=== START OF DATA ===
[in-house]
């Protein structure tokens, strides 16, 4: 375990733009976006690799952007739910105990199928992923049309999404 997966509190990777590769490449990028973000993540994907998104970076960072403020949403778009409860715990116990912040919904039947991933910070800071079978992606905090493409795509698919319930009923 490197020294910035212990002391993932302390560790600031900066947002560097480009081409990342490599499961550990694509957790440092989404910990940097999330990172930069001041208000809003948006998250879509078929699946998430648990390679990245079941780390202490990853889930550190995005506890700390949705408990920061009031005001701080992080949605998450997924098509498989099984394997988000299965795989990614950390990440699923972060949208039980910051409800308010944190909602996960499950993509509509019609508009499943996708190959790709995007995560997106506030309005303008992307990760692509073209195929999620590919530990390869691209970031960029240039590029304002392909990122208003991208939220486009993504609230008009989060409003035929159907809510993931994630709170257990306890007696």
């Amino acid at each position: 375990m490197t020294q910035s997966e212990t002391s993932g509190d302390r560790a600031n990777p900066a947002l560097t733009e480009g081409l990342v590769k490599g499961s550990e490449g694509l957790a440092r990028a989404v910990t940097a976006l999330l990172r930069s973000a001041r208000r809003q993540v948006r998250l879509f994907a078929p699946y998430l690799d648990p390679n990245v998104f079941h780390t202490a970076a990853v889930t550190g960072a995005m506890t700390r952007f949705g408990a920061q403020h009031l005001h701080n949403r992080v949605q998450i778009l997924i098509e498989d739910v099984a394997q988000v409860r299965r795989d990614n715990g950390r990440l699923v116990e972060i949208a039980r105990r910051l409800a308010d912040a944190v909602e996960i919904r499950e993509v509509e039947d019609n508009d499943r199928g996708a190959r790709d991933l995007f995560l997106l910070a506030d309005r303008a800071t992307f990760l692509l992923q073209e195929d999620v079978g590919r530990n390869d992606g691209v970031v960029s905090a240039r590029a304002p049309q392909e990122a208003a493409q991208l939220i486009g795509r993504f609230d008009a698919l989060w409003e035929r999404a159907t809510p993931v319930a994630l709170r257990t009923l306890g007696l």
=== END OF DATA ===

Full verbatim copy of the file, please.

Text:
[in-house]
């Protein structure tokens, strides 16, 4: 375990733009976006690799952007739910105990199928992923049309999404 997966509190990777590769490449990028973000993540994907998104970076960072403020949403778009409860715990116990912040919904039947991933910070800071079978992606905090493409795509698919319930009923 490197020294910035212990002391993932302390560790600031900066947002560097480009081409990342490599499961550990694509957790440092989404910990940097999330990172930069001041208000809003948006998250879509078929699946998430648990390679990245079941780390202490990853889930550190995005506890700390949705408990920061009031005001701080992080949605998450997924098509498989099984394997988000299965795989990614950390990440699923972060949208039980910051409800308010944190909602996960499950993509509509019609508009499943996708190959790709995007995560997106506030309005303008992307990760692509073209195929999620590919530990390869691209970031960029240039590029304002392909990122208003991208939220486009993504609230008009989060409003035929159907809510993931994630709170257990306890007696």
């Amino acid at each position: 375990m490197t020294q910035s997966e212990t002391s993932g509190d302390r560790a600031n990777p900066a947002l560097t733009e480009g081409l990342v590769k490599g499961s550990e490449g694509l957790a440092r990028a989404v910990t940097a976006l999330l990172r930069s973000a001041r208000r809003q993540v948006r998250l879509f994907a078929p699946y998430l690799d648990p390679n990245v998104f079941h780390t202490a970076a990853v889930t550190g960072a995005m506890t700390r952007f949705g408990a920061q403020h009031l005001h701080n949403r992080v949605q998450i778009l997924i098509e498989d739910v099984a394997q988000v409860r299965r795989d990614n715990g950390r990440l699923v116990e972060i949208a039980r105990r910051l409800a308010d912040a944190v909602e996960i919904r499950e993509v509509e039947d019609n508009d499943r199928g996708a190959r790709d991933l995007f995560l997106l910070a506030d309005r303008a800071t992307f990760l692509l992923q073209e195929d999620v079978g590919r530990n390869d992606g691209v970031v960029s905090a240039r590029a304002p049309q392909e990122a208003a493409q991208l939220i486009g795509r993504f609230d008009a698919l989060w409003e035929r999404a159907t809510p993931v319930a994630l709170r257990t009923l306890g007696l």